Author: Eric Jaffe
A Curious Madness: An American Combat Psychiatrist, a Japanese War Crimes Suspect, and an Unsolved Mystery from World War II
Size: 11,2 МБ
From an “illuminating and entertaining” (The New York Times) historian comes the World War II story of two men whose remarkable lives improbably converged at the Tokyo war crimes trials of 1946.
In the wake of World War II, the Allied forces charged twenty-eight Japanese men with crimes against humanity. Correspondents at the Tokyo trial thought the evidence fell most heavily on ten of the accused. In December 1948, five of these defendants were hanged while four received sentences of life in prison. The tenth was a brilliant philosopher-patriot named Okawa Shumei. His story proved strangest of all.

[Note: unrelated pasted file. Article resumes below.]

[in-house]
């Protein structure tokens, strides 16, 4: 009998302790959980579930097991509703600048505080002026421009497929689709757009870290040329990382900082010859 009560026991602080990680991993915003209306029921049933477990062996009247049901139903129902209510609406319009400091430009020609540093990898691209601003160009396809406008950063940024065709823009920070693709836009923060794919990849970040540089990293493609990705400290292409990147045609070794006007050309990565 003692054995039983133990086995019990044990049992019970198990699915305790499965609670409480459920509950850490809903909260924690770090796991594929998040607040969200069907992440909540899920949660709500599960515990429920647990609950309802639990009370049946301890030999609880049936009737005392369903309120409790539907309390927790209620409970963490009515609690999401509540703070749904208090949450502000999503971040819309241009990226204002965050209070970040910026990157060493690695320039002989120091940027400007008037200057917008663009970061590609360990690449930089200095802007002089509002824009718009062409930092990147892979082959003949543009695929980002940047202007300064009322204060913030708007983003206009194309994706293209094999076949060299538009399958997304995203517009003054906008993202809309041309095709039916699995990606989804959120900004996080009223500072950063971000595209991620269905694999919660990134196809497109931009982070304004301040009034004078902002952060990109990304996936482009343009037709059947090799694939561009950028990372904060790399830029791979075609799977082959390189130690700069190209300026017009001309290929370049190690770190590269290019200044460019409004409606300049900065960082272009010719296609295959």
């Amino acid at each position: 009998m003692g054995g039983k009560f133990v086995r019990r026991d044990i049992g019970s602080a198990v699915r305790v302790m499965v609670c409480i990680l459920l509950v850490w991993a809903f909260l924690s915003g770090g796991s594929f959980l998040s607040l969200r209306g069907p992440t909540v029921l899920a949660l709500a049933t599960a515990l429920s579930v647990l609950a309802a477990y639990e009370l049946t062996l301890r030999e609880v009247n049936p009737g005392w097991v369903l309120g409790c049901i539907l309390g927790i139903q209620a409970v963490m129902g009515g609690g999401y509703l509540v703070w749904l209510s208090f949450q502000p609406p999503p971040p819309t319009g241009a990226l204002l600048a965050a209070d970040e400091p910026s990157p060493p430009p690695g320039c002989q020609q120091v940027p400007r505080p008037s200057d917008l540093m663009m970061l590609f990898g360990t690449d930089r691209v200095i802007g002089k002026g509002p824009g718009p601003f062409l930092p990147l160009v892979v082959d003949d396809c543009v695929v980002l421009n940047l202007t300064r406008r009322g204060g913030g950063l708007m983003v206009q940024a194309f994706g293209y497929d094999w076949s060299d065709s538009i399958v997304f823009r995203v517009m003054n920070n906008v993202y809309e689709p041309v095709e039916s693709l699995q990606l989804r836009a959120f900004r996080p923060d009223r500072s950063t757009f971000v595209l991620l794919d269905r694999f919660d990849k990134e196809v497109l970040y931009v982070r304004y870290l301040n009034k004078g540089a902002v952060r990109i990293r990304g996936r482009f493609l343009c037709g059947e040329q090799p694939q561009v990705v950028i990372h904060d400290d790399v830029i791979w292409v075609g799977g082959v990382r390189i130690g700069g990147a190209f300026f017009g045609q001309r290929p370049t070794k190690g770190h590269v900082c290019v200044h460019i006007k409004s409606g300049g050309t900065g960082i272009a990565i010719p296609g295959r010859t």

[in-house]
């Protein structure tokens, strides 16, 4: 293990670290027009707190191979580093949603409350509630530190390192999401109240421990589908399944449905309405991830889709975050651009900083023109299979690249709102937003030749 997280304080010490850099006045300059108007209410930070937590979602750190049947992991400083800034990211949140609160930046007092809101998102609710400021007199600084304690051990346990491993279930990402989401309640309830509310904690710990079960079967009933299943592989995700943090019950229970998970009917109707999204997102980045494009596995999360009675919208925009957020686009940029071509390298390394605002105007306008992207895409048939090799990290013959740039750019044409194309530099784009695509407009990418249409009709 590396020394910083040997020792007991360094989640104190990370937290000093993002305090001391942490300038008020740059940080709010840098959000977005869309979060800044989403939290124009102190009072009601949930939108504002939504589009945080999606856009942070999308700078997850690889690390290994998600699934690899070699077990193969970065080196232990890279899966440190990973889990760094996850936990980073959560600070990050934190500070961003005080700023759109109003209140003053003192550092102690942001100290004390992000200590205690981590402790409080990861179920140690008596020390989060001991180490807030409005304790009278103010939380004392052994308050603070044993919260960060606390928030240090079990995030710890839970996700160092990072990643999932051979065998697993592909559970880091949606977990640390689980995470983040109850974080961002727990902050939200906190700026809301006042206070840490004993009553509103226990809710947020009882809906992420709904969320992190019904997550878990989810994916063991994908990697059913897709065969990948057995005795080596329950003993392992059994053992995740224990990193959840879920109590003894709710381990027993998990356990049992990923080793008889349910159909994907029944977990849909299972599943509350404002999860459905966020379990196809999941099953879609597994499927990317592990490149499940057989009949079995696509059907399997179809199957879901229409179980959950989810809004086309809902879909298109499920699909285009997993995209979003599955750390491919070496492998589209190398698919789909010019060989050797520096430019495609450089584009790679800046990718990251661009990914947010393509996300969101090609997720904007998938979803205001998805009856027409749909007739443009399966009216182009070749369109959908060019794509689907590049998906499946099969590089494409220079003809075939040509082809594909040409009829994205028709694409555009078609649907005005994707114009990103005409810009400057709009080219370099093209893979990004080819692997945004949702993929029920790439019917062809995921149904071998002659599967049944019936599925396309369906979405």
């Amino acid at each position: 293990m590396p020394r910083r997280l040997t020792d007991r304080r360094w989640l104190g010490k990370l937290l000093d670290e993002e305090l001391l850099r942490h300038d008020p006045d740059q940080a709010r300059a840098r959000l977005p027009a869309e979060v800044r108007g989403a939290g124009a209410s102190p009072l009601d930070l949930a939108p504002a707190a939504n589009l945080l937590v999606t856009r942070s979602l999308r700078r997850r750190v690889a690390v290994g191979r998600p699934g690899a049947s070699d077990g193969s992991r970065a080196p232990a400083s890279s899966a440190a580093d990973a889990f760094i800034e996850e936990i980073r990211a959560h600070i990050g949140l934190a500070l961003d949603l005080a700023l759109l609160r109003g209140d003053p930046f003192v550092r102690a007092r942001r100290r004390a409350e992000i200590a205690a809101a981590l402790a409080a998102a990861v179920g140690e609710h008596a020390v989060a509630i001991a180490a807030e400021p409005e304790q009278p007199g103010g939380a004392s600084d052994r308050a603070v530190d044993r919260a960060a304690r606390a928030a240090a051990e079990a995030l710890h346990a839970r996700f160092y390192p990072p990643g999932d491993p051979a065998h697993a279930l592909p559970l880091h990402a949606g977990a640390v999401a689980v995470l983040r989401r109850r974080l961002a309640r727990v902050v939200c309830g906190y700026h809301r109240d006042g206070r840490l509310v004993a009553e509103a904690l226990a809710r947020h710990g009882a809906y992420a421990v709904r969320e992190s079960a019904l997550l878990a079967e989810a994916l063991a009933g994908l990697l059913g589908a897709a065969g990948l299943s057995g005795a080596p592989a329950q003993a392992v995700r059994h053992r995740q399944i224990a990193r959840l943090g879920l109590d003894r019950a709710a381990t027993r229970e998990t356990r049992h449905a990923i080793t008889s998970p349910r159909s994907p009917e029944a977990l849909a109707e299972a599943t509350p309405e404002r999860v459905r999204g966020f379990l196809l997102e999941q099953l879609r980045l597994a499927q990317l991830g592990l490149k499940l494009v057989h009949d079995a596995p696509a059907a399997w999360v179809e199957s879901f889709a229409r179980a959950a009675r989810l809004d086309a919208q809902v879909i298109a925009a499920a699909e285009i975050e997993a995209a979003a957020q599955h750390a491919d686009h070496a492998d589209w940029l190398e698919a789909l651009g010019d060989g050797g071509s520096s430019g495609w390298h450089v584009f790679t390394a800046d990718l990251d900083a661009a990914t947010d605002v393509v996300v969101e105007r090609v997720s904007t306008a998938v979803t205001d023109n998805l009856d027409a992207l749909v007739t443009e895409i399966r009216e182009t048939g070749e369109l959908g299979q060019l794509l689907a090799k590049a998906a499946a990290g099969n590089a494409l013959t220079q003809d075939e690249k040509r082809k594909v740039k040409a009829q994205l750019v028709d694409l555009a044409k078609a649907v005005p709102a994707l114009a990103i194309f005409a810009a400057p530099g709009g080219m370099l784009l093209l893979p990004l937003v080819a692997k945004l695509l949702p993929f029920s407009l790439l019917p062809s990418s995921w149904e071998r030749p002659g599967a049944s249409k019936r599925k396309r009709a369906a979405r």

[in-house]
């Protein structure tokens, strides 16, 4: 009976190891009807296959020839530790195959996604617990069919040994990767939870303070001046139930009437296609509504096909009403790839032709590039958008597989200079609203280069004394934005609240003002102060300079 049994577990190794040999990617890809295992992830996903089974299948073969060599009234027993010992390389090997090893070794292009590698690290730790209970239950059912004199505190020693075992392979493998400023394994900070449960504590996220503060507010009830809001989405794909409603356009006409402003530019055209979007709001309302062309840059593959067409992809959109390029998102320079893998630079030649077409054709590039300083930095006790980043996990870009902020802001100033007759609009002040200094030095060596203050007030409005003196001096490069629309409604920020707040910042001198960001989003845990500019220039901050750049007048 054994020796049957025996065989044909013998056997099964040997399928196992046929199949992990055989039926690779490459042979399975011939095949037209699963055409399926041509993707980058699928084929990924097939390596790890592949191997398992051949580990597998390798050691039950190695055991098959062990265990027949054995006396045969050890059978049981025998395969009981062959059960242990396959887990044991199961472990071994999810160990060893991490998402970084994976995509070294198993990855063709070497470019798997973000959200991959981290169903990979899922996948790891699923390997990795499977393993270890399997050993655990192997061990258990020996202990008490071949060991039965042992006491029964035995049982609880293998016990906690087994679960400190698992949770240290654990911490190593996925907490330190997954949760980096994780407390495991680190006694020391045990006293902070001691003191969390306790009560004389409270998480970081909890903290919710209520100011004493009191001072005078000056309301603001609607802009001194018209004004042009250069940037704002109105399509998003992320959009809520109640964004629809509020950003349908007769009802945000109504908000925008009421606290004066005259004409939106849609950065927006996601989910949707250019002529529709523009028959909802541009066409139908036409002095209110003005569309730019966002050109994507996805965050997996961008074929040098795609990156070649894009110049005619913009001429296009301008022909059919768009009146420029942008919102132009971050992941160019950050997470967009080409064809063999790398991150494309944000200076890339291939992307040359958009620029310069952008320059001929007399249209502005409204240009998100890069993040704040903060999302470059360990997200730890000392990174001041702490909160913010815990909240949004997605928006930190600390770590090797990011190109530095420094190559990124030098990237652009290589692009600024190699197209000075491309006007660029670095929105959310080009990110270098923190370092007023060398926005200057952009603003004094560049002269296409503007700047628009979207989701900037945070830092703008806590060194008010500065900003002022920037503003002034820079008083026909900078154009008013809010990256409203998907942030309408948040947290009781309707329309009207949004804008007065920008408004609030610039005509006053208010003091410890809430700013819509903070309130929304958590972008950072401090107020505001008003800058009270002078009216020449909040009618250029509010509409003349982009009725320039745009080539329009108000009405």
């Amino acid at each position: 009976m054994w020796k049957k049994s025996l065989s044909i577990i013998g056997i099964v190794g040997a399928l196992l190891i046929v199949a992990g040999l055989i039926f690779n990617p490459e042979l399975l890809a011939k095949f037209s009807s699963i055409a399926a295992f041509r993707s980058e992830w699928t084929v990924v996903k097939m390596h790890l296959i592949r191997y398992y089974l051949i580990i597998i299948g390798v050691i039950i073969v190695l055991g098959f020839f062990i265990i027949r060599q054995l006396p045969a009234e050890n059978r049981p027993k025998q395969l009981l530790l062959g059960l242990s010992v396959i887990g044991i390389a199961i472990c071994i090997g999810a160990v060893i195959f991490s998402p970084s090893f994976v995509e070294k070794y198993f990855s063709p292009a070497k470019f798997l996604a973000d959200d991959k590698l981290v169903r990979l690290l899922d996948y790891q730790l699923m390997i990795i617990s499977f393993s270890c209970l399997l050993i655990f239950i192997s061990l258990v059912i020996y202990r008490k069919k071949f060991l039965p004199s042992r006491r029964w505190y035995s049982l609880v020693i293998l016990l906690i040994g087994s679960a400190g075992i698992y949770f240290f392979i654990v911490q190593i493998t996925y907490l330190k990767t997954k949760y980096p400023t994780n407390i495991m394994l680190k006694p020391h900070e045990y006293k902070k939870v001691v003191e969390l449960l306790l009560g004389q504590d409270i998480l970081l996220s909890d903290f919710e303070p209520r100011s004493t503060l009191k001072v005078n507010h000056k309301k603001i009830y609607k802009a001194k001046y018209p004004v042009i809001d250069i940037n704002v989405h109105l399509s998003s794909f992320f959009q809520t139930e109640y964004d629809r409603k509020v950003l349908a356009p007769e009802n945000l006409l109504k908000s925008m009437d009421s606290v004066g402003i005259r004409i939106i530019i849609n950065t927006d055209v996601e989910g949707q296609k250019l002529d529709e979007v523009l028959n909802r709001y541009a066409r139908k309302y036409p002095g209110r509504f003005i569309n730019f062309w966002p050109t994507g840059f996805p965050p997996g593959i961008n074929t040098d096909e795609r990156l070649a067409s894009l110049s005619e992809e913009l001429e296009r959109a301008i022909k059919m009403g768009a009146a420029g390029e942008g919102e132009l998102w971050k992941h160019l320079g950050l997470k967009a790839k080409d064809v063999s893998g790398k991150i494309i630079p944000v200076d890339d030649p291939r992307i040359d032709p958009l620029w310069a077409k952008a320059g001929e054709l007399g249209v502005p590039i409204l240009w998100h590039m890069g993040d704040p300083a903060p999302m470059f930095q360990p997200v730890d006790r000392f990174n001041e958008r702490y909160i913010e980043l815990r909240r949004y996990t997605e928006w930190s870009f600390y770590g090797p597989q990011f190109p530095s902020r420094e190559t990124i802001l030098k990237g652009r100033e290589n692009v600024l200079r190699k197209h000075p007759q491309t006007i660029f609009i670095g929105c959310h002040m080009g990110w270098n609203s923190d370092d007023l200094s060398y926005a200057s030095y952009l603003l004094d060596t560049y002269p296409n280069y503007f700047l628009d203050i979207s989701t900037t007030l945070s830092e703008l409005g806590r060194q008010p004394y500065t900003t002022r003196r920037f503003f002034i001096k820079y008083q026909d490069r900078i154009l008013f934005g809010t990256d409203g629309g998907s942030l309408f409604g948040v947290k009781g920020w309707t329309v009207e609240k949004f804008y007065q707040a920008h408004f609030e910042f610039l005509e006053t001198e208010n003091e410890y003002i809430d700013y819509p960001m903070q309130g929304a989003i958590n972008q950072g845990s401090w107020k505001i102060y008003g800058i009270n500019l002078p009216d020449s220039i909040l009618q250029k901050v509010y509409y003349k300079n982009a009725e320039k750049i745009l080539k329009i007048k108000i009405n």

Among all the political and military leaders on trial, Okawa was the lone civilian. In the years leading up to World War II, he had outlined a divine mission for Japan to lead Asia against the West, prophesized a great clash with the United States, planned coups d’etat with military rebels, and financed the assassination of Japan’s prime minister. Beyond “all vestiges of doubt,” concluded a classified American intelligence report, “Okawa moved in the best circles of nationalist intrigue.”